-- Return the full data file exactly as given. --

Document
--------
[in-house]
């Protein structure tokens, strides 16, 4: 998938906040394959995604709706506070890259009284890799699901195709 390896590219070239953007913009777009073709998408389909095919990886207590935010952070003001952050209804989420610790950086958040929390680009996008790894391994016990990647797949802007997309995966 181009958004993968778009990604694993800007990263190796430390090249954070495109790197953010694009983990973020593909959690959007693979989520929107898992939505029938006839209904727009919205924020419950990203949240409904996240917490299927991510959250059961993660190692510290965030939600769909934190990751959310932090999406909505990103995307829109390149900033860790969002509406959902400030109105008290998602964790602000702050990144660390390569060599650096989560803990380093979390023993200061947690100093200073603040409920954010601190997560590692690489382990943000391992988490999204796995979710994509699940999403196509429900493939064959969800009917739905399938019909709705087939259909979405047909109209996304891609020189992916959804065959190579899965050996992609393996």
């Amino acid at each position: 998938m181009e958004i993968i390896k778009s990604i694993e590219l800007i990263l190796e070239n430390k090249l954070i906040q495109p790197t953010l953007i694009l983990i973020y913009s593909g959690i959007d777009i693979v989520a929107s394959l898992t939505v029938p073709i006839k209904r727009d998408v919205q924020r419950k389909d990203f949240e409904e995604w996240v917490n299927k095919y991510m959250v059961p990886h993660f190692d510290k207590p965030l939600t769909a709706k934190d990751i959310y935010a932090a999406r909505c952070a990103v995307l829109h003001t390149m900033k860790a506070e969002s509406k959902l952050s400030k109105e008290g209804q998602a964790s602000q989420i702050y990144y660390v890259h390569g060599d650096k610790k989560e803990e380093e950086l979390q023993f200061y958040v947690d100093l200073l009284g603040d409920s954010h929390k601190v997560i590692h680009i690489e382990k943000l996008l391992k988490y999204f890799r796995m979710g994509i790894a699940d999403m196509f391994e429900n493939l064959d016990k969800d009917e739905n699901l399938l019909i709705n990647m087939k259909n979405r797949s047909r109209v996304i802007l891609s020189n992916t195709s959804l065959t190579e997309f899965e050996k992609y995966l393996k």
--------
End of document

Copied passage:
[in-house]
């Protein structure tokens, strides 16, 4: 998938906040394959995604709706506070890259009284890799699901195709 390896590219070239953007913009777009073709998408389909095919990886207590935010952070003001952050209804989420610790950086958040929390680009996008790894391994016990990647797949802007997309995966 181009958004993968778009990604694993800007990263190796430390090249954070495109790197953010694009983990973020593909959690959007693979989520929107898992939505029938006839209904727009919205924020419950990203949240409904996240917490299927991510959250059961993660190692510290965030939600769909934190990751959310932090999406909505990103995307829109390149900033860790969002509406959902400030109105008290998602964790602000702050990144660390390569060599650096989560803990380093979390023993200061947690100093200073603040409920954010601190997560590692690489382990943000391992988490999204796995979710994509699940999403196509429900493939064959969800009917739905399938019909709705087939259909979405047909109209996304891609020189992916959804065959190579899965050996992609393996």
């Amino acid at each position: 998938m181009e958004i993968i390896k778009s990604i694993e590219l800007i990263l190796e070239n430390k090249l954070i906040q495109p790197t953010l953007i694009l983990i973020y913009s593909g959690i959007d777009i693979v989520a929107s394959l898992t939505v029938p073709i006839k209904r727009d998408v919205q924020r419950k389909d990203f949240e409904e995604w996240v917490n299927k095919y991510m959250v059961p990886h993660f190692d510290k207590p965030l939600t769909a709706k934190d990751i959310y935010a932090a999406r909505c952070a990103v995307l829109h003001t390149m900033k860790a506070e969002s509406k959902l952050s400030k109105e008290g209804q998602a964790s602000q989420i702050y990144y660390v890259h390569g060599d650096k610790k989560e803990e380093e950086l979390q023993f200061y958040v947690d100093l200073l009284g603040d409920s954010h929390k601190v997560i590692h680009i690489e382990k943000l996008l391992k988490y999204f890799r796995m979710g994509i790894a699940d999403m196509f391994e429900n493939l064959d016990k969800d009917e739905n699901l399938l019909i709705n990647m087939k259909n979405r797949s047909r109209v996304i802007l891609s020189n992916t195709s959804l065959t190579e997309f899965e050996k992609y995966l393996k």